This tech CEO has all the right credentials to steer a digital-music start-up.
In addition to degrees in computer science and economics from Stanford University, Prerna Gupta is expert in all things Britney Spears.
Gupta is a former beauty pageant winner who aspired to follow in the hip-hop dancing footsteps of her childhood idol, Spears. Now, as the 28-year-old CEO of Khush, the company behind a new iPhone app called LaDiDa, Gupta's performance background may help her as much as anything she learned in college.
LaDiDa works this way: compose a song, sing it into an iPhone or iPod Touch, and the software will provide the musical accompaniment. Think of it as reverse karaoke. Sing your own tune or "Taxman" by the Beatles. LaDiDa, which sells for $2.99, will determine what key you're singing in, match it with favorable chord progressions, and toss in some effects, such as reverb. LaDiDa will spit out a recording of your enhanced voice and backing tracks.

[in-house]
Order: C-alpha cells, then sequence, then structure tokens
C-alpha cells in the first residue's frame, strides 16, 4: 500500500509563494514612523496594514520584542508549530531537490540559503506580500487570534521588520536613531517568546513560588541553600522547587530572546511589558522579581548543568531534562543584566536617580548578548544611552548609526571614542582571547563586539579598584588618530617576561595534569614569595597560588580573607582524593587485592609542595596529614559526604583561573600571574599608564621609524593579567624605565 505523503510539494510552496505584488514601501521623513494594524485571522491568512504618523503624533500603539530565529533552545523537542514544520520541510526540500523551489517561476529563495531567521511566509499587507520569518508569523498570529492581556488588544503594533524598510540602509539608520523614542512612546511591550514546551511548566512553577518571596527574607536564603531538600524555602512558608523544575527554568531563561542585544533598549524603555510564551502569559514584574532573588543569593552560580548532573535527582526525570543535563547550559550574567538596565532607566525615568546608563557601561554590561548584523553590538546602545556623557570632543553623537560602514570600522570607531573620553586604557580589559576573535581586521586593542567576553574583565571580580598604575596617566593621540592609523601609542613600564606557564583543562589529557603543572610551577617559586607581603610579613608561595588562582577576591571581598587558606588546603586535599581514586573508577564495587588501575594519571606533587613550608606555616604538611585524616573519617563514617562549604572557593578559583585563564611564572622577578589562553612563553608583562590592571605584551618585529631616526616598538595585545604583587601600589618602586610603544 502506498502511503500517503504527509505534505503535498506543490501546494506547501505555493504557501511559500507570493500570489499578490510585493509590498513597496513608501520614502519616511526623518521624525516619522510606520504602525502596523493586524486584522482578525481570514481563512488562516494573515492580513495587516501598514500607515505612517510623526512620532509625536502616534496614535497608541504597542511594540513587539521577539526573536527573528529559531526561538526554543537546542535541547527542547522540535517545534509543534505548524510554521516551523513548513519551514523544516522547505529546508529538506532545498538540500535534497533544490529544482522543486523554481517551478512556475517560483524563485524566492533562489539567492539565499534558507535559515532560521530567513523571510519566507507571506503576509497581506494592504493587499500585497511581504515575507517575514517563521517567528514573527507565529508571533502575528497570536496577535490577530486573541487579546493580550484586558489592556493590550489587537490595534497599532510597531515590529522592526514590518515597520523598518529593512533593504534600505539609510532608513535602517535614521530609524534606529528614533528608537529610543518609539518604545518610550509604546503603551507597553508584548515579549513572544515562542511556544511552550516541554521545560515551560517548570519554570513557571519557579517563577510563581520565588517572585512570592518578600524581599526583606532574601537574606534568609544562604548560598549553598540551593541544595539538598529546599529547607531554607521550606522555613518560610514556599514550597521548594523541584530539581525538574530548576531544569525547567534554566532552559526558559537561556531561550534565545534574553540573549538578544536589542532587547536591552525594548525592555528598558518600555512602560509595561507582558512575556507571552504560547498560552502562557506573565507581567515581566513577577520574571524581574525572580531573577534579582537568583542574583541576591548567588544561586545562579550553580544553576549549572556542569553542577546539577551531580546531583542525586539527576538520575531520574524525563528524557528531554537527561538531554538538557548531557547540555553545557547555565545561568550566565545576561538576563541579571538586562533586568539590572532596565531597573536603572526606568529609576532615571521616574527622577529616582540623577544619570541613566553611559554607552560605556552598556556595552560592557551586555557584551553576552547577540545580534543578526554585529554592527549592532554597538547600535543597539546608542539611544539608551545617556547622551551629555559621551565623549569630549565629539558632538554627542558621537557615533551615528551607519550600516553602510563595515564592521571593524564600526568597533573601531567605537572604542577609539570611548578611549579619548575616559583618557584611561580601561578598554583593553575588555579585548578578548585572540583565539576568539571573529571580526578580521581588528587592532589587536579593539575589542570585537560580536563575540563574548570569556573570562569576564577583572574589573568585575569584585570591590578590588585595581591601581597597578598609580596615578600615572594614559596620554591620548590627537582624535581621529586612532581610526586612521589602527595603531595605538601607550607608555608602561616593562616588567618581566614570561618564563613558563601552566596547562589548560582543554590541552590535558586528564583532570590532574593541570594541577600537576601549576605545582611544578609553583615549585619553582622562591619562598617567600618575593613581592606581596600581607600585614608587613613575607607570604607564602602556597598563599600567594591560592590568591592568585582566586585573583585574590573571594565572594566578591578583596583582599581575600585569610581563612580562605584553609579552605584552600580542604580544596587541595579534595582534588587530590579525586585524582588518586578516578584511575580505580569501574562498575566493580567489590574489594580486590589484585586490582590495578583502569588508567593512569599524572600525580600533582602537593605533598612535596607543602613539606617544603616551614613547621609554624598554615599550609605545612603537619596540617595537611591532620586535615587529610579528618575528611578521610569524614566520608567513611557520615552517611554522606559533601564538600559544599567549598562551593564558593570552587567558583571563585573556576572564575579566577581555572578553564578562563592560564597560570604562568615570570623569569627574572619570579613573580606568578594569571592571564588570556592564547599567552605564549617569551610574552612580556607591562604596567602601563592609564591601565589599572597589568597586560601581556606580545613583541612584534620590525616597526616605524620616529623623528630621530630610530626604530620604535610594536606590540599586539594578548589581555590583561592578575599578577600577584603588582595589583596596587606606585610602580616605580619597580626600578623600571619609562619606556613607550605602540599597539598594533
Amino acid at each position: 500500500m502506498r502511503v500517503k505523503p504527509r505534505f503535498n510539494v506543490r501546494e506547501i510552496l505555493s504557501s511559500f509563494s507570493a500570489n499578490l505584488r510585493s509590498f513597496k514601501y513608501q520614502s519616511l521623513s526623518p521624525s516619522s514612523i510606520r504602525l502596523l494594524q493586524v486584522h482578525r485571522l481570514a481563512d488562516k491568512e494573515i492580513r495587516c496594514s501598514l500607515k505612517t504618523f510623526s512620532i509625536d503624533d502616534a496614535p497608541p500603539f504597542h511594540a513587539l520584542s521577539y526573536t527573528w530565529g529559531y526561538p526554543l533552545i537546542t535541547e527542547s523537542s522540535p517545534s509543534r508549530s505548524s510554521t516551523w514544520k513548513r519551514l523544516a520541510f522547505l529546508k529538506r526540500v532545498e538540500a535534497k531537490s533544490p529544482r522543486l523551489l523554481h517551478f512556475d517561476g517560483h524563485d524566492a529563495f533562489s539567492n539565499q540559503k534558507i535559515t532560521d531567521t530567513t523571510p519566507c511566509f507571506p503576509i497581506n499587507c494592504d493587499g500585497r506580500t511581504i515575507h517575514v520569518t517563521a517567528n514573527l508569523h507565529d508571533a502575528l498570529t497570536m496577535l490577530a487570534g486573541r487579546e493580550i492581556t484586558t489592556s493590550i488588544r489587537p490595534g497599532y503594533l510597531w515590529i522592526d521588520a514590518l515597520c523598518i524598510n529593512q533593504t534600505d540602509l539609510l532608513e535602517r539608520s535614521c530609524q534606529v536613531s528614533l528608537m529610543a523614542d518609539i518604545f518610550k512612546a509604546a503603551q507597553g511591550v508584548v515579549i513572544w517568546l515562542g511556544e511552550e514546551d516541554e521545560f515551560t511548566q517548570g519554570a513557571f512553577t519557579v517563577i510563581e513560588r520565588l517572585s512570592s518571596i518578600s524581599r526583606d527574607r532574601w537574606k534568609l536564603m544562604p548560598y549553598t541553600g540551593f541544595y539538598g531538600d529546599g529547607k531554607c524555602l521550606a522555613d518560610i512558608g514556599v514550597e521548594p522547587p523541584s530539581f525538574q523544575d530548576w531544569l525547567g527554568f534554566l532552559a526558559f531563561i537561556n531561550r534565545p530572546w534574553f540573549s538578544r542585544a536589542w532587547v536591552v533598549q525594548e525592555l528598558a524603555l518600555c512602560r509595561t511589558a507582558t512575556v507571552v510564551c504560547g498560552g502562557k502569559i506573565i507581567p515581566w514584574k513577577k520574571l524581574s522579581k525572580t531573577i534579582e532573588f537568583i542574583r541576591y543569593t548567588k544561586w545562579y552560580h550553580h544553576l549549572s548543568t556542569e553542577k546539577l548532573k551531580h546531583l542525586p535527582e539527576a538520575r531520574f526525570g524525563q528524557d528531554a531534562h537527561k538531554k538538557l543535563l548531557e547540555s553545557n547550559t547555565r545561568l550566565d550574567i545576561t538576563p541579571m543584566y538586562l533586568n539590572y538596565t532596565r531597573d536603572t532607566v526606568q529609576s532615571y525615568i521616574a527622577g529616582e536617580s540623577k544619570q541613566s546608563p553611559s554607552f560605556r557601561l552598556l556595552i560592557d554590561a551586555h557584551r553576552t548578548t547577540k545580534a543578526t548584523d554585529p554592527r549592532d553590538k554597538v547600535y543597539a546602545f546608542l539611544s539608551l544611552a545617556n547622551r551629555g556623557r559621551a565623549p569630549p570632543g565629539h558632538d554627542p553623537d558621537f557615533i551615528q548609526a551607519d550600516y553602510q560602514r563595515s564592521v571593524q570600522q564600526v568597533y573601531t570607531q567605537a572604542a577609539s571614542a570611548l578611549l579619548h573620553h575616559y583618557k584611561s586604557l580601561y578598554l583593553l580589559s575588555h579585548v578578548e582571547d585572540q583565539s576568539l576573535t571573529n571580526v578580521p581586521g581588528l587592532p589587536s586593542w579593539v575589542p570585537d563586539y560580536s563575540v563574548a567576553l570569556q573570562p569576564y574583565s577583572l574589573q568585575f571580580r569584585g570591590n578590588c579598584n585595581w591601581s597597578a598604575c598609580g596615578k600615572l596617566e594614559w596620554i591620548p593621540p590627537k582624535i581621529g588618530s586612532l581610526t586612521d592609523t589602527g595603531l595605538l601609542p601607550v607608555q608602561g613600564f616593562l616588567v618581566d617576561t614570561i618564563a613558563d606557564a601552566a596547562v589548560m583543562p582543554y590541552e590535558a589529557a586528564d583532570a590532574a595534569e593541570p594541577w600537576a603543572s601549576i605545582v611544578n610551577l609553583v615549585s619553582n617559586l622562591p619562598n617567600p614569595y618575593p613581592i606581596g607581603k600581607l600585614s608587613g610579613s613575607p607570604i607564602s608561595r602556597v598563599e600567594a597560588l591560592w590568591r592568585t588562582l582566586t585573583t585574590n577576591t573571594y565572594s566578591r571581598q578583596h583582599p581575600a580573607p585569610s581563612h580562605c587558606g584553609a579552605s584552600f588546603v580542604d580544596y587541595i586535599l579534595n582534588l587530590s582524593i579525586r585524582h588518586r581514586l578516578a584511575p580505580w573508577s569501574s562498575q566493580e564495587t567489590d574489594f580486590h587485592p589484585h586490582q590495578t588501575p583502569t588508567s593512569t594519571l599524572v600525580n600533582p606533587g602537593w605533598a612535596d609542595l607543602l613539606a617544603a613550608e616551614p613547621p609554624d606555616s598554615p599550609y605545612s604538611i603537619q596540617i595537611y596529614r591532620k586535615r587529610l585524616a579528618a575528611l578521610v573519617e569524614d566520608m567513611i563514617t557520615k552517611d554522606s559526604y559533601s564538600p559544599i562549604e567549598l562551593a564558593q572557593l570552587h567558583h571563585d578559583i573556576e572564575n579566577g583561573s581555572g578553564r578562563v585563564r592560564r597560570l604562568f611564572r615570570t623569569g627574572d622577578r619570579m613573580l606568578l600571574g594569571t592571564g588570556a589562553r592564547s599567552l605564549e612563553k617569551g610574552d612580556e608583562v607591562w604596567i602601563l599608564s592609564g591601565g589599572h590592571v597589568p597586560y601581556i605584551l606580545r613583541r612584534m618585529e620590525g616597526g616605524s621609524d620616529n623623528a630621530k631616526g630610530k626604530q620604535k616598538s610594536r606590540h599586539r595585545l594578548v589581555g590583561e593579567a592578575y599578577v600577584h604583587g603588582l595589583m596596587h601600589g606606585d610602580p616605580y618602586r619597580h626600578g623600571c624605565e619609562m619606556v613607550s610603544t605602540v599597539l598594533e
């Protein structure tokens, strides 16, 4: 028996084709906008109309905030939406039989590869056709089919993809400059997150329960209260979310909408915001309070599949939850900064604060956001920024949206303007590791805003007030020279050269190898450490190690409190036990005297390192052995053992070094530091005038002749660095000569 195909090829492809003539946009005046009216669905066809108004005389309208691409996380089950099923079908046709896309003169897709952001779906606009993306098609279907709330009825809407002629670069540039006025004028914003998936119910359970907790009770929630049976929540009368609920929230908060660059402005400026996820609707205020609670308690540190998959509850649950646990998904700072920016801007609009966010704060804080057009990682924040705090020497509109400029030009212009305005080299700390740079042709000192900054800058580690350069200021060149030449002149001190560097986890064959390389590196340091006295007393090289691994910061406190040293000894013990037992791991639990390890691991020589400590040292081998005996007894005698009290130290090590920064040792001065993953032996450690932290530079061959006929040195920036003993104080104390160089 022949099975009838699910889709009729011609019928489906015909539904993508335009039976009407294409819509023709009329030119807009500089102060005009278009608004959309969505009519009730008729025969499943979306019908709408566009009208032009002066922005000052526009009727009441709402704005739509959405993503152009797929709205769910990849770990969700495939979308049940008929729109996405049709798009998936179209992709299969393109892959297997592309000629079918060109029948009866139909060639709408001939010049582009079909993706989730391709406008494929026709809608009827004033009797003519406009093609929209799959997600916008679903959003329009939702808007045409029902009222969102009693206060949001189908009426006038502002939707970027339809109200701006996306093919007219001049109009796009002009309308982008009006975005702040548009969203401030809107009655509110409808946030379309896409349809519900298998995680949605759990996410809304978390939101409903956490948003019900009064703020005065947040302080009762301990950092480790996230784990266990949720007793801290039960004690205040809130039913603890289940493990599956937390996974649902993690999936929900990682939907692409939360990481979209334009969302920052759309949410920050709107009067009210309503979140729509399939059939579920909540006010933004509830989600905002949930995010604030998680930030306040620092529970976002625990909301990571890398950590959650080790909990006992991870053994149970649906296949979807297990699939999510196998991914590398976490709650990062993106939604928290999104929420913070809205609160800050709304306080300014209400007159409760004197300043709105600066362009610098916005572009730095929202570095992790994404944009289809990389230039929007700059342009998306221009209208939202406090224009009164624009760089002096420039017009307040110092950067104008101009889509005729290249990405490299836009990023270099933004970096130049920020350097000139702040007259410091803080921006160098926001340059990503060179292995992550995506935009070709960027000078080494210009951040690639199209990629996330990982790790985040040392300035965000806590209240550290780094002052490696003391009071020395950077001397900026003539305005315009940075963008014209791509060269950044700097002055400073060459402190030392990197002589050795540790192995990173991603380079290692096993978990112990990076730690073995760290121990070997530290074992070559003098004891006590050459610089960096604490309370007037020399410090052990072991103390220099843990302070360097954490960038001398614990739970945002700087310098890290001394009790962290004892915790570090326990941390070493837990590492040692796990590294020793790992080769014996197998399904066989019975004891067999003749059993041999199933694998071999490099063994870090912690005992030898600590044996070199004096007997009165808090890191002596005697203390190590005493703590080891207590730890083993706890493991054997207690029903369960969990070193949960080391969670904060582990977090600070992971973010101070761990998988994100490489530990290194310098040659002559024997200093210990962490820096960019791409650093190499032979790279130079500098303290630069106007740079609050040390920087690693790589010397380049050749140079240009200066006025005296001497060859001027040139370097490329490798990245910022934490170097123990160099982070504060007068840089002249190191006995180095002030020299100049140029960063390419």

Parag Chordia, Gupta's husband and Khush's chief technology officer, is a professor at Georgia Institute of Technology and director of the school's music intelligence lab. LaDiDa was developed there, Gupta said.
The software is "trained" to recognize notes and common chord progressions, Gupta said. To do this, a composer inputs "musical atoms," the term she uses to describe small chunks of music. The software makes a guess based on its training on what will sound best with the song it hears to quickly arrange the chunks.
Whiz-bang technology is one thing, but to make LaDiDa a hit, it needed someone with an innate understanding of people's desire to put on a show. And no, that desire is not just about lots of sake.
Gupta understands that. The craze over video games, such as Rock Band, Guitar Hero, and the newapp from Universal Music Group, show how amateurs and the untrained yearn to make music. But she also knows that everybody may not be confident in their music-making abilities.
LaDiDa is supposed to make the more tin-eared among us sound a little better and make sharing our creations less painful.
"I've been singing and performing on stage my whole life," said Gupta, who was once crowned Oklahoma's Ms. Asia. "I had that dream of being a pop star. When this technology came around, I knew it would tap into people's desire to share music with others...It's strange because most people are still very shy about sharing recordings of themselves."